Review Summary: The eponymous EP by Hellion is nothing but excellent female fronted ‘80s metal with a seamless punk attitude.
In our times, it is common knowledge that the rise of punk rock at the dusk of the ‘70s gave a good push to the newly (then) born heavy metal scene, gave birth to thrash metal, while it almost eradicated the decaying and over-ambitious scene of ‘70s progressive rock dinosaurs. However, during those days of old, the influence of punk rock on “classic” metal was not readily obvious. The DIY way of doing things, the taking over of old and abandoned buildings by anarchist groups and the formation of bands without any prior of music knowledge whatsoever, were strictly classified as standard punk rock conduct. Truth is though, that some of the aforementioned punk ethics were starting to diffuse into traditional metal, even from the first days of both genres.
Hellion, a traditional heavy metal band from Los Angeles, California is a non-trivial case in point. The band’s female singer Ann Boleyn (who would later turn into a ‘80s metal underground icon) had taken over an abandoned and assumed to be haunted mansion, where she hosted the first rehearsals and DIY concerts of the band. Soon enough, Hellion had gathered enough acclaim to be nominated best LA band for 1983 in Streetzine magazine. This nomination earned the band a deal for a single with the punk label Mystic Records, while later on, Music For Nations offered a deal for the band’s eponymous EP, which is an excellent piece of ‘80s metal decorated with a seamless punk attitude.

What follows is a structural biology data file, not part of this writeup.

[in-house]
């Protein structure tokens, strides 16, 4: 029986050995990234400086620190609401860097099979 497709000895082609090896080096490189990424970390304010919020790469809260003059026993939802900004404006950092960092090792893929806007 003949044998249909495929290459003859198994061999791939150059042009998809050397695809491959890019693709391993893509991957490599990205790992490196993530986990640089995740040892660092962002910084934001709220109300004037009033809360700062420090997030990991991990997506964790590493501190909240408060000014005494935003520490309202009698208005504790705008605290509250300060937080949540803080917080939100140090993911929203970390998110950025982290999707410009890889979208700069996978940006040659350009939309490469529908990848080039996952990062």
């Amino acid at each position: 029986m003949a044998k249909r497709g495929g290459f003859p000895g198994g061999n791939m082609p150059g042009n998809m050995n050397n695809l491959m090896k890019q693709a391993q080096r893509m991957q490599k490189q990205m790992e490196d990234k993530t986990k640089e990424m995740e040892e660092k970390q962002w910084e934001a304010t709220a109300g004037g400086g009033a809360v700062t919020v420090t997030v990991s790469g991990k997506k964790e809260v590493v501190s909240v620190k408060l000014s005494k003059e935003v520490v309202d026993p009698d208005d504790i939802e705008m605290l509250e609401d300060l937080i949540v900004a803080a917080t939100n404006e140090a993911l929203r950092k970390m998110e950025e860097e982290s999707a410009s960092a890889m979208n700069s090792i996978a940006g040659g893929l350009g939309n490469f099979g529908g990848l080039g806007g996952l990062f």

In their first days, Hellion were playing covers of bands such as Scorpions, Ozzy Osbourne and AC/DC, in order to bond as a band and that attained strength is readily evident in the EP. The first song, “Don’t Take No (For An Answer)” is a solid tribute to the last of the aforementioned bands, as it bears a granite-solid mid tempo rhythm section and main riff. The excess quality point throughout the EP lies in Boleyn’s vocals, which carry as much balls as ten of her male colleagues. Harsh sounding and dangerous, Boleyn really doesn’t take no for an answer (sic) and delivers her goods with an awesome attitude. Her lyrics, although they carry a certain degree of naivety, they are a hymn to freedom, unconditional love (“Driving Hard (For You")) and the right attitude towards fellow man. The next three songs follow a more classic metal approach, influenced mainly from the solo work of Ozzy or major bands such as Iron Maiden (listen to “Backstabber”). The overall musicianship of the record is really above average, with the guitars churning out the right riffs and solos for the right reason, while the audible bass is pure orgasm.
Instead of a prologue; the only “drawback” of the EP is that it has only 4 songs, however it is completely devoid of filler material. This EP can be served as a refreshing shot of female fronted ‘80s metal, in cases where every other musical proposal seems to be out of function.